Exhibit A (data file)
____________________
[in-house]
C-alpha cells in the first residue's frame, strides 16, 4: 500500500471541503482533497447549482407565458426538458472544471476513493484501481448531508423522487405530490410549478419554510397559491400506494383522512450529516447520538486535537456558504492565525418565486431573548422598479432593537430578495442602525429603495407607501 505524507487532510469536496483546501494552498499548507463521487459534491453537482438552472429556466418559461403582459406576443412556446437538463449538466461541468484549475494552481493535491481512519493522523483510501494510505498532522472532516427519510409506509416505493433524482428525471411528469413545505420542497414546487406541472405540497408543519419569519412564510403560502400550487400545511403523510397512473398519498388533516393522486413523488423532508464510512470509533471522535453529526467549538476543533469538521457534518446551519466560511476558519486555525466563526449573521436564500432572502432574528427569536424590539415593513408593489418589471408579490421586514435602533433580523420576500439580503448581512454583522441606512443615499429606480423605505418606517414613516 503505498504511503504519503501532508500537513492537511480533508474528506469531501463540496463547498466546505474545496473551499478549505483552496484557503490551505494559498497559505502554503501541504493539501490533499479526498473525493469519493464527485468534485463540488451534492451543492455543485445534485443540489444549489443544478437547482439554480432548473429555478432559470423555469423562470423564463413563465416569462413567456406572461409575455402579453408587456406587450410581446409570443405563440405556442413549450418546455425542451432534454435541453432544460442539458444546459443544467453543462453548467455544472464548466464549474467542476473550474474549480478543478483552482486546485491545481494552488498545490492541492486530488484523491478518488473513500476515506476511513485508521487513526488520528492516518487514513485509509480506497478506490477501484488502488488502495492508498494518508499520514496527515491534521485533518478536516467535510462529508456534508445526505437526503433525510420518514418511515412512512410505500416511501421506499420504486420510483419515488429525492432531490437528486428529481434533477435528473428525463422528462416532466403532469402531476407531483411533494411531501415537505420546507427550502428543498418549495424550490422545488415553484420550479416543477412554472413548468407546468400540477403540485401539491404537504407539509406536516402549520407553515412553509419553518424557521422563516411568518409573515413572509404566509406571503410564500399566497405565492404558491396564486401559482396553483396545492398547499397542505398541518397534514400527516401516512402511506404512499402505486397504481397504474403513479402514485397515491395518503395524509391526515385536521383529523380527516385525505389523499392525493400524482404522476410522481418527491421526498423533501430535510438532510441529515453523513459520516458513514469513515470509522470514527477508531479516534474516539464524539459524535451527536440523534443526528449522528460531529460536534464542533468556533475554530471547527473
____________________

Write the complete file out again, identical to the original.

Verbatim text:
[in-house]
C-alpha cells in the first residue's frame, strides 16, 4: 500500500471541503482533497447549482407565458426538458472544471476513493484501481448531508423522487405530490410549478419554510397559491400506494383522512450529516447520538486535537456558504492565525418565486431573548422598479432593537430578495442602525429603495407607501 505524507487532510469536496483546501494552498499548507463521487459534491453537482438552472429556466418559461403582459406576443412556446437538463449538466461541468484549475494552481493535491481512519493522523483510501494510505498532522472532516427519510409506509416505493433524482428525471411528469413545505420542497414546487406541472405540497408543519419569519412564510403560502400550487400545511403523510397512473398519498388533516393522486413523488423532508464510512470509533471522535453529526467549538476543533469538521457534518446551519466560511476558519486555525466563526449573521436564500432572502432574528427569536424590539415593513408593489418589471408579490421586514435602533433580523420576500439580503448581512454583522441606512443615499429606480423605505418606517414613516 503505498504511503504519503501532508500537513492537511480533508474528506469531501463540496463547498466546505474545496473551499478549505483552496484557503490551505494559498497559505502554503501541504493539501490533499479526498473525493469519493464527485468534485463540488451534492451543492455543485445534485443540489444549489443544478437547482439554480432548473429555478432559470423555469423562470423564463413563465416569462413567456406572461409575455402579453408587456406587450410581446409570443405563440405556442413549450418546455425542451432534454435541453432544460442539458444546459443544467453543462453548467455544472464548466464549474467542476473550474474549480478543478483552482486546485491545481494552488498545490492541492486530488484523491478518488473513500476515506476511513485508521487513526488520528492516518487514513485509509480506497478506490477501484488502488488502495492508498494518508499520514496527515491534521485533518478536516467535510462529508456534508445526505437526503433525510420518514418511515412512512410505500416511501421506499420504486420510483419515488429525492432531490437528486428529481434533477435528473428525463422528462416532466403532469402531476407531483411533494411531501415537505420546507427550502428543498418549495424550490422545488415553484420550479416543477412554472413548468407546468400540477403540485401539491404537504407539509406536516402549520407553515412553509419553518424557521422563516411568518409573515413572509404566509406571503410564500399566497405565492404558491396564486401559482396553483396545492398547499397542505398541518397534514400527516401516512402511506404512499402505486397504481397504474403513479402514485397515491395518503395524509391526515385536521383529523380527516385525505389523499392525493400524482404522476410522481418527491421526498423533501430535510438532510441529515453523513459520516458513514469513515470509522470514527477508531479516534474516539464524539459524535451527536440523534443526528449522528460531529460536534464542533468556533475554530471547527473